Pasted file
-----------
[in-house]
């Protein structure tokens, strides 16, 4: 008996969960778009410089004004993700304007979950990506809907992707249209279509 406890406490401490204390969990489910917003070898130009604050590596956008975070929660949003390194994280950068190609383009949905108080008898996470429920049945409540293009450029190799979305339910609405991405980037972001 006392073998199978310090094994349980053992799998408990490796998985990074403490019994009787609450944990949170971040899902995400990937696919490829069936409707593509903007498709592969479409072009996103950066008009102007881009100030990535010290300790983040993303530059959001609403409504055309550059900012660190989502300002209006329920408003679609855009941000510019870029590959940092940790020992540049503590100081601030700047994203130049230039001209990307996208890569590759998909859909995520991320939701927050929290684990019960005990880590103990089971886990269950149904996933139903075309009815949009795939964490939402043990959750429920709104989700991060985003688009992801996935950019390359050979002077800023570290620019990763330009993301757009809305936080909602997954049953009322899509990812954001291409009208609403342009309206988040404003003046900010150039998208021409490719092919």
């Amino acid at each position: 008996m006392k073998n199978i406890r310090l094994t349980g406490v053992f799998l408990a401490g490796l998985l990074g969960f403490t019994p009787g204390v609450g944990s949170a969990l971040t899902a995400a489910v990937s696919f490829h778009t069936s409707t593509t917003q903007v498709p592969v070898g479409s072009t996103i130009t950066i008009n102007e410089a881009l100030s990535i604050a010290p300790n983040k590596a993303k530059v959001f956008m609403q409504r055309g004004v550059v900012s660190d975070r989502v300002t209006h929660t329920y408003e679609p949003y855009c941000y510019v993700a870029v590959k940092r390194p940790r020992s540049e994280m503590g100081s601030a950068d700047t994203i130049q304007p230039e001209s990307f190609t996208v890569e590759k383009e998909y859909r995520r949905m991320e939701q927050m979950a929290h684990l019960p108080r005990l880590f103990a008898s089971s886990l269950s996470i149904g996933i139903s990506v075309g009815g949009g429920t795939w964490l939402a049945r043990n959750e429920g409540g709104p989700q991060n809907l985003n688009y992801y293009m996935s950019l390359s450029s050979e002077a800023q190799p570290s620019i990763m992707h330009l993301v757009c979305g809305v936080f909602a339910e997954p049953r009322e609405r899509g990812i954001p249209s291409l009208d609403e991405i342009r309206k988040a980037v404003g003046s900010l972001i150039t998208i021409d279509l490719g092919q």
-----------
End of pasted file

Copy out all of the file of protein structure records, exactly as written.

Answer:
[in-house]
């Protein structure tokens, strides 16, 4: 008996969960778009410089004004993700304007979950990506809907992707249209279509 406890406490401490204390969990489910917003070898130009604050590596956008975070929660949003390194994280950068190609383009949905108080008898996470429920049945409540293009450029190799979305339910609405991405980037972001 006392073998199978310090094994349980053992799998408990490796998985990074403490019994009787609450944990949170971040899902995400990937696919490829069936409707593509903007498709592969479409072009996103950066008009102007881009100030990535010290300790983040993303530059959001609403409504055309550059900012660190989502300002209006329920408003679609855009941000510019870029590959940092940790020992540049503590100081601030700047994203130049230039001209990307996208890569590759998909859909995520991320939701927050929290684990019960005990880590103990089971886990269950149904996933139903075309009815949009795939964490939402043990959750429920709104989700991060985003688009992801996935950019390359050979002077800023570290620019990763330009993301757009809305936080909602997954049953009322899509990812954001291409009208609403342009309206988040404003003046900010150039998208021409490719092919």
């Amino acid at each position: 008996m006392k073998n199978i406890r310090l094994t349980g406490v053992f799998l408990a401490g490796l998985l990074g969960f403490t019994p009787g204390v609450g944990s949170a969990l971040t899902a995400a489910v990937s696919f490829h778009t069936s409707t593509t917003q903007v498709p592969v070898g479409s072009t996103i130009t950066i008009n102007e410089a881009l100030s990535i604050a010290p300790n983040k590596a993303k530059v959001f956008m609403q409504r055309g004004v550059v900012s660190d975070r989502v300002t209006h929660t329920y408003e679609p949003y855009c941000y510019v993700a870029v590959k940092r390194p940790r020992s540049e994280m503590g100081s601030a950068d700047t994203i130049q304007p230039e001209s990307f190609t996208v890569e590759k383009e998909y859909r995520r949905m991320e939701q927050m979950a929290h684990l019960p108080r005990l880590f103990a008898s089971s886990l269950s996470i149904g996933i139903s990506v075309g009815g949009g429920t795939w964490l939402a049945r043990n959750e429920g409540g709104p989700q991060n809907l985003n688009y992801y293009m996935s950019l390359s450029s050979e002077a800023q190799p570290s620019i990763m992707h330009l993301v757009c979305g809305v936080f909602a339910e997954p049953r009322e609405r899509g990812i954001p249209s291409l009208d609403e991405i342009r309206k988040a980037v404003g003046s900010l972001i150039t998208i021409d279509l490719g092919q």